Spectators look at an Airbus A380 airplane flying above them.
TEXT OF INTERVIEW
STEVE CHIOTAKIS: The International Air Transport Association -- the IATA as we know it -- says global airlines have rebounded faster than expected from the recession. The group raised its profit forecast for this year. Steve Lott is head of communications for the North America IATA and he's with us now live from Washington. Welcome to the program, sir.
STEVE LOTT: Good morning. Good to be with you.
CHIOTAKIS: All right. Why all the optimism from the IATA?
LOTT: Absolutely. Well, the industry is climbing out of a deep, deep hole. Over the past decade, the industry's lost about $50 billion, so there's been lots of red ink. But really the improved outlook is driven by several factors, one on the revenue side. Increasing demand from passengers is growing, the planes are full, and we're seeing revenues climb higher. At the same time, costs have remained relatively stable. Fuel prices have generally remained about $75-80 a barrel. And that stability has helped the industry.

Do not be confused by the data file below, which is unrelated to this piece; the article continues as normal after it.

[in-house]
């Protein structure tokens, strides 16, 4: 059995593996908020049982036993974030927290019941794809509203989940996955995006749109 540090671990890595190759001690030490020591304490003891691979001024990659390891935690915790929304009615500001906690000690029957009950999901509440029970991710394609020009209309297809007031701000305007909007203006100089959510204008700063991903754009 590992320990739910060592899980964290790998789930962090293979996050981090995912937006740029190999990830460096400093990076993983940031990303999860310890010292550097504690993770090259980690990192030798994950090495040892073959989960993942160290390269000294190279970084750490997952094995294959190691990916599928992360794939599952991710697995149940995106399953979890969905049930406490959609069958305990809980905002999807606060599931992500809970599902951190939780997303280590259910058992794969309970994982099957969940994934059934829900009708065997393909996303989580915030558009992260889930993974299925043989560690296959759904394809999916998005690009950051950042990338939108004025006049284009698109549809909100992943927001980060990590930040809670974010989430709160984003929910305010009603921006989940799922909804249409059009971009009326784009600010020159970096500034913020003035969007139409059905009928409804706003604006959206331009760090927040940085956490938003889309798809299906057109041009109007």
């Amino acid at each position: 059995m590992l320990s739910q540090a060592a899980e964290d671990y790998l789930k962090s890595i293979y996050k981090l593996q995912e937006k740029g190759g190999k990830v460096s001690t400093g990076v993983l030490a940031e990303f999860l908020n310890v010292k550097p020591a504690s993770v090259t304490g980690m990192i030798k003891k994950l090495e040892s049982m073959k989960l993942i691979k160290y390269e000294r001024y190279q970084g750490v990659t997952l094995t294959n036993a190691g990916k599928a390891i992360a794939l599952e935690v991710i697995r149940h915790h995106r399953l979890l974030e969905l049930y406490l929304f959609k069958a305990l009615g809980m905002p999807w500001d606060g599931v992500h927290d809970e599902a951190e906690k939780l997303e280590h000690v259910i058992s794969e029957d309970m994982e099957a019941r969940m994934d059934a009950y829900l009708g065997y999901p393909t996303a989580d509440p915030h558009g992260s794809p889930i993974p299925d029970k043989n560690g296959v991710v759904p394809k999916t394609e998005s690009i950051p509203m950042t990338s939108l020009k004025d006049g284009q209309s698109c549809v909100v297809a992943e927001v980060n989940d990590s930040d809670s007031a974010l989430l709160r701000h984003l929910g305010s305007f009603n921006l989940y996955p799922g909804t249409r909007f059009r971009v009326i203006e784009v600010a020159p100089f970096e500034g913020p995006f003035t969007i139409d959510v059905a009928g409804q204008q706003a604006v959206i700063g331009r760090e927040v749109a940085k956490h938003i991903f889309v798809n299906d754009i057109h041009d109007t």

CHIOTAKIS: We've seen a lot of airlines merging, though, Steve. United-Continental, of course, last week. Delta-Northwest. What role do these mergers play in the positive forecast you guys have?
LOTT: Sure. Well, as we've seen these mergers and acquisitions, it's led to some capacity constraint. As airlines have combined, they've kept a careful watch on capacity and kept a tight lid on that capacity expansion. So, in some cases, we've actually seen the amount of capacity or seats available drop a bit. So that's a good thing for an airline's bottom line as demand increases.
CHIOTAKIS: And we used to that, right? When things were really good, they tend to grow and they add flights and routes and all that, but that's not happening?
LOTT: Exactly right. And in the past, we've actually seen airlines being too quick to add capacity and flights back. They've jumped the gun a bit, but the good news is this time around -- and one of the reasons for a more optimistic forecast -- is that airlines, especially in the U.S., have been very slow to add capacity back, which again is a good thing and that actually helps the bottom line.
CHIOTAKIS: Steve Lott, head of communications for the North America IATA, thanks.
LOTT: My pleasure.